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Greater Tulsa Reporter


Steve Bradshaw Aims to Raise Tulsa’s Profile

By EMILY RAMSEY
Managing Editor

BOKF PRESIDENT: Steve Bradshaw was inaugurated as the 2018 chairman of the Tulsa Regional Chamber in January. Bradshaw’s three areas of focus for the year are public education funding, new economy jobs and direct flights. Bradshaw has served as president and CEO of BOK Financial since 2014.


Courtesy BOKF


Editor’s Note: Tulsa Regional Chamber 2018 Chair Steve Bradshaw is one of Greater Tulsa Reporter’s “10 to Watch in Greater Tulsa 2018,” as announced in its January 2018 issue.

As BOK Financial President and CEO Steve Bradshaw takes the reins as 2018 Chairman for the Tulsa Regional Chamber, Bradshaw brings his unique vision to the leadership position based on over 25 years with one of the most reputable banks in the state.

Bradshaw is a Bartlesville native who joined Bank of Oklahoma in 1991 after the bank purchased his seven-person investment firm.

Bradshaw’s interest in finance stretches far back into his teens: “I was the 15-year-old helping my father decide on his 401k investments,” he laughs.

His first bank job was in college as a part-time drive-up teller.

He holds a bachelor’s degree in business finance from the University of Central Oklahoma and his banking degree from the Southwestern Graduate School of Banking at Southern Methodist University.

As chamber chair, Bradshaw’s three areas of focus this year revolve around specific barriers that he has seen firsthand in business: public education funding, new economy jobs and direct flights.

Inadequate public education funding is not new to Oklahoma nor to Tulsa; yet, the situation continues to grow more dire, especially after the Step Up Oklahoma budget plan failed to pass in February.

“We need a more compelling voice,” says Bradshaw. “We are underinvested in public education, and that is directly related to economic development.”

While’s Tulsa’s low cost of living is a plus in luring companies to the region, when companies add in the cost of private education because of low public education funding, that drives cost of living up, he notes.

In addition, an underfunded public education system raises questions as to the quality of our workforce, Bradshaw continues.

The need for technology-driven jobs and the workforce to fill them is growing around the world—jobs involving information technology, research and development, and cybersecurity.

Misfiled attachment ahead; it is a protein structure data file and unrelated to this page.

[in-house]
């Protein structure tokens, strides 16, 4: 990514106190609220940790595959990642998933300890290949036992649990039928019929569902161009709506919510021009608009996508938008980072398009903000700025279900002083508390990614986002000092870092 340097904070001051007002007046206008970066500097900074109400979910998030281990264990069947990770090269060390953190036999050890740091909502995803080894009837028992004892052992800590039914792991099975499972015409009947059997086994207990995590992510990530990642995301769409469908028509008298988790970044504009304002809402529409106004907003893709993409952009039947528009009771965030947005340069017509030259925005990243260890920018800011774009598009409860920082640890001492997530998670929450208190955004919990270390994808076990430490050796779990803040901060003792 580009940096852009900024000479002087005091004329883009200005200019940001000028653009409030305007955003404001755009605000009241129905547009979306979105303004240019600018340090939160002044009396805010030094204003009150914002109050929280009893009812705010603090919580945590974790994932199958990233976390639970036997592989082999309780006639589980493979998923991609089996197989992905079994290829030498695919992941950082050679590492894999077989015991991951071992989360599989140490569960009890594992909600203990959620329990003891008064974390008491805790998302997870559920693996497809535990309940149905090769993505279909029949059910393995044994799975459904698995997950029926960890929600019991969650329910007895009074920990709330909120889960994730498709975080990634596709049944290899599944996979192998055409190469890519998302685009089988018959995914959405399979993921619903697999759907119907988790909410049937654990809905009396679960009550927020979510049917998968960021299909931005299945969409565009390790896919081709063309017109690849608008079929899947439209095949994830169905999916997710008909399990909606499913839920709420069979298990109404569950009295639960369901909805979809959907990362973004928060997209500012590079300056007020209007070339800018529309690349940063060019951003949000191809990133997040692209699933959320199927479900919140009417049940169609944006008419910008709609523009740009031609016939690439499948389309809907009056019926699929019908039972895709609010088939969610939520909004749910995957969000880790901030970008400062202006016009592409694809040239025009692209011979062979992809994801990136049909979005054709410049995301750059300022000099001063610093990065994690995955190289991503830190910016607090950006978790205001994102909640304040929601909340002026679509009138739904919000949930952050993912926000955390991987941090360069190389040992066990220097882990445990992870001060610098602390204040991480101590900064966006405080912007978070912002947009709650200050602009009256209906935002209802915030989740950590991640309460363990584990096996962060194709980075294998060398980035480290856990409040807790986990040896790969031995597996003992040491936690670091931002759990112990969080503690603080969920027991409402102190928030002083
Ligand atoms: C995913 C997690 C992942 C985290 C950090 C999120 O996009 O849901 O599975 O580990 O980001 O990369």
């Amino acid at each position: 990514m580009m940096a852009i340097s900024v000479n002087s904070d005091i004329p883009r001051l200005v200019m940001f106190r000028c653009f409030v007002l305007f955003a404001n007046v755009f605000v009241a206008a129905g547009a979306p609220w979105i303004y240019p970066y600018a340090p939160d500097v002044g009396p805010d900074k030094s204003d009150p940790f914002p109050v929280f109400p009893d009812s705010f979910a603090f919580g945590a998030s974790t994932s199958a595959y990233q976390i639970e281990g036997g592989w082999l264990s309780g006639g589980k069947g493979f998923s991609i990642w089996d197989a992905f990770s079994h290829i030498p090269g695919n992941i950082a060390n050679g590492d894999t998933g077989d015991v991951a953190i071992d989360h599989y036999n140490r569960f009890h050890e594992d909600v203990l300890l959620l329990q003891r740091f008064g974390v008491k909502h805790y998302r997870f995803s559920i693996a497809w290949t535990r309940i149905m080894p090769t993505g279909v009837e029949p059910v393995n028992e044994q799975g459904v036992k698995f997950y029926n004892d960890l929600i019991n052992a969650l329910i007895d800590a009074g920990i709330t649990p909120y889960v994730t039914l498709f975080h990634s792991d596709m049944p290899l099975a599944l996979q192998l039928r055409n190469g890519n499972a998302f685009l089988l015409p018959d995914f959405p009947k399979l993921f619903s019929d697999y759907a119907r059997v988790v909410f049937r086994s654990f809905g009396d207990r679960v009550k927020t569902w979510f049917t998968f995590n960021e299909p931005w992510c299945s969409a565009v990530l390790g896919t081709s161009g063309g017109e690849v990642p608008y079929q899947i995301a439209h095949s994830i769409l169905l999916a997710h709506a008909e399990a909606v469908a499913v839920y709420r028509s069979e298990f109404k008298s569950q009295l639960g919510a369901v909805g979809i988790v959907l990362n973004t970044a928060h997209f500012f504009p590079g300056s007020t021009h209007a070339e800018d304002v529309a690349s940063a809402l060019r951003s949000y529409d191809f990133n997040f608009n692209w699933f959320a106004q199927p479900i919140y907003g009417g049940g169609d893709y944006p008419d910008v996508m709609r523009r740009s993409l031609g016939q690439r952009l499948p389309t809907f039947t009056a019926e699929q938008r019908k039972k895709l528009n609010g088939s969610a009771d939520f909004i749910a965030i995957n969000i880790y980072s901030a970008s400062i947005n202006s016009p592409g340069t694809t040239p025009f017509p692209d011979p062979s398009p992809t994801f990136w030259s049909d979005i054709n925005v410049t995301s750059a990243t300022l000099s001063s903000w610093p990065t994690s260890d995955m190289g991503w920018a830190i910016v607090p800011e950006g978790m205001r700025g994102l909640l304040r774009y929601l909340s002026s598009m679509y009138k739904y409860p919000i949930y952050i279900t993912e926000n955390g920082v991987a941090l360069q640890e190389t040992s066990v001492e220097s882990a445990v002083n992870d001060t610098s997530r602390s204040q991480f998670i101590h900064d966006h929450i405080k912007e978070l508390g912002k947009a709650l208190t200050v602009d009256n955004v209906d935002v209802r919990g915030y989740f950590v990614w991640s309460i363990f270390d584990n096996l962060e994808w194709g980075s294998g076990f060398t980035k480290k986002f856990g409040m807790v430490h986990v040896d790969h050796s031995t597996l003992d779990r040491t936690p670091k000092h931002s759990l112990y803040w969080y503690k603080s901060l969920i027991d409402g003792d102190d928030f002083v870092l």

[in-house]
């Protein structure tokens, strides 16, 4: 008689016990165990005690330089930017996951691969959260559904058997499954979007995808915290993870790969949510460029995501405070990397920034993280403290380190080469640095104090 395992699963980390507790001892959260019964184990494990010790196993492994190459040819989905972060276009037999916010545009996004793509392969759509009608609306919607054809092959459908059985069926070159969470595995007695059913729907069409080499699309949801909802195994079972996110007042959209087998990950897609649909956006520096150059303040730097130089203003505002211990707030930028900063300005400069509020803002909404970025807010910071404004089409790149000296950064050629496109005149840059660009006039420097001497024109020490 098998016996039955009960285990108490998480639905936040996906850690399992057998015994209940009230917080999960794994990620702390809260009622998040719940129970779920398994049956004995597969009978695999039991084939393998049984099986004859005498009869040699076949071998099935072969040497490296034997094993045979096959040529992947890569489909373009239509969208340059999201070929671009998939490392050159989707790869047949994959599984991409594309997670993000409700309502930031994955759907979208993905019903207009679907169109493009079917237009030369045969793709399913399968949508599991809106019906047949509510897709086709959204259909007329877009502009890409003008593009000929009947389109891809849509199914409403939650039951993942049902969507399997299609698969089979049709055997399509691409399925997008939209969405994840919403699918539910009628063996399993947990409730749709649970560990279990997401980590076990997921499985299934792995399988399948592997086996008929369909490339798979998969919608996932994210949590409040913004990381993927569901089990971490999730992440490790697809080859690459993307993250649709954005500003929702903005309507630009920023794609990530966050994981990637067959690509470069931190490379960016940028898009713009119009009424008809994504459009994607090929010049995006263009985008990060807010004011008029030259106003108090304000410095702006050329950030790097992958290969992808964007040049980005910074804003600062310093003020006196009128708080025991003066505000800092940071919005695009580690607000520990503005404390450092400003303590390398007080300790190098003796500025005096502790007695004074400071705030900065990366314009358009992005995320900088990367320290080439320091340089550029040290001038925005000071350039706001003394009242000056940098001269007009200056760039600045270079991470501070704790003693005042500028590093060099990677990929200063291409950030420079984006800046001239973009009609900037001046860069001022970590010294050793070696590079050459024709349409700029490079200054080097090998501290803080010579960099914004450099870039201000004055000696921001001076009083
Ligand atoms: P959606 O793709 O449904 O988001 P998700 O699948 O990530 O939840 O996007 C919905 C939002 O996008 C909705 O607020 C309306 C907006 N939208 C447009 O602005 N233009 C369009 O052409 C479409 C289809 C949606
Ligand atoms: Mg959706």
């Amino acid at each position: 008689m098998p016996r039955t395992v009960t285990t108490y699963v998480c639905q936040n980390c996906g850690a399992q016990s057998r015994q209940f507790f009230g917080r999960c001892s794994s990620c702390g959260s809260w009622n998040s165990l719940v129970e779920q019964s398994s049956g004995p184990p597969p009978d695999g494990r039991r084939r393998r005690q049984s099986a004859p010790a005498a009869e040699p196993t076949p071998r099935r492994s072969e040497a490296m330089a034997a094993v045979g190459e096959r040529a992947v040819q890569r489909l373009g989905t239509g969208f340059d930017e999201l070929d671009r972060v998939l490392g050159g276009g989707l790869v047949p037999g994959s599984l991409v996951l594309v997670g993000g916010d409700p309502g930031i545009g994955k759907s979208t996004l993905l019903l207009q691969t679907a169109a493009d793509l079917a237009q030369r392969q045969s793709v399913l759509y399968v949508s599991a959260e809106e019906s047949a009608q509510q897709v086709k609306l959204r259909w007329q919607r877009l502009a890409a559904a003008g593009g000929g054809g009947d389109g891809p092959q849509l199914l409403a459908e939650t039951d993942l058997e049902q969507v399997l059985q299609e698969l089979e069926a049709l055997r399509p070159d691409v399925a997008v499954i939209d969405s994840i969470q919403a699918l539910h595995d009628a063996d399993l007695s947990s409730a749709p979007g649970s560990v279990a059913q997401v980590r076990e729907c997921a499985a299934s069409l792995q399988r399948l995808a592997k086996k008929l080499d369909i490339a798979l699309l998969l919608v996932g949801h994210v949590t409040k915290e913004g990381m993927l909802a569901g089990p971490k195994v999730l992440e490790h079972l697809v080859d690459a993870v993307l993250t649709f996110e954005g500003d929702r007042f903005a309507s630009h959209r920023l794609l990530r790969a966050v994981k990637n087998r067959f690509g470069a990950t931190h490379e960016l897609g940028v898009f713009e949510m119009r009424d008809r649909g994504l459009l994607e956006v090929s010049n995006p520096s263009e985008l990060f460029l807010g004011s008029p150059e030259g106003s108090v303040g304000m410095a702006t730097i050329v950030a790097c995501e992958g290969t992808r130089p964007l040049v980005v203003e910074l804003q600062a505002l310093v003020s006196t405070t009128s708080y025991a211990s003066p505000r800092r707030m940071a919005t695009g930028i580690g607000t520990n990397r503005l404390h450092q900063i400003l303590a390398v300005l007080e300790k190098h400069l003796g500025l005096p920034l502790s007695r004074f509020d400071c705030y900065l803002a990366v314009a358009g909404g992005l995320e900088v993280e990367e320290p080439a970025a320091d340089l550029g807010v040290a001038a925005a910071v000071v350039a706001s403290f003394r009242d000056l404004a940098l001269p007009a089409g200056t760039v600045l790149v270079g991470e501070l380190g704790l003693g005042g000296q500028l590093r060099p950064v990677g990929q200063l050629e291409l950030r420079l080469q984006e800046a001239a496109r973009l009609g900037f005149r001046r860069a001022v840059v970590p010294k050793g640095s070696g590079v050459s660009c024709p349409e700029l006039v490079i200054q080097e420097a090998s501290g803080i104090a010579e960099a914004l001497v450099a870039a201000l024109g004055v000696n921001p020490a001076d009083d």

While Bradshaw realizes that this is a long-term aspiration, the need to think about emerging economies and then take positive action to grow local opportunities is essential for Tulsa to keep pace with other cities, he says.

He believes that plan involves both attracting technology-driven businesses and working with educational institutions and companies to develop internship programs, including the many area companies that already have large technology departments, such as ONEOK, Williams, QuikTrip and BOK—“Technology-driven jobs at BOK are the highest percentage of jobs being added.”

Although Tulsa has seen a number of recent direct flight announcements, including Dallas, Austin, San Jose, California, and the D.C. area, the need for daily direct flights to New York City and Los Angeles remains, Bradshaw says.

“If people can’t travel to areas of commerce quickly, companies’ views of an area are negative.”

In March, Bradshaw plans to initiate a FlyLocal campaign asking companies to pledge that their employees will fly in and out of the Tulsa airport unless it causes a financial hardship.

Perhaps surprisingly, Bradshaw has found that many travelers are choosing to bypass Tulsa as their airport of choice due not to cost concerns but to the possibility of missing connecting flights.

But that very practice only serves to decrease air traffic through Tulsa and keep direct flight dreams at bay, he says. “It’s in everyone’s best interest to use the Tulsa airport as long as it’s not an economic disadvantage.”

While Tulsa certainly has its hurdles to jump, though, the city also has much to brag about, adds Bradshaw, in the way of quality of life amenities, entertainment options and public/private partnerships.

“We just have to do a better job of telling people about it,” Bradshaw says.

Updated 03-06-2018

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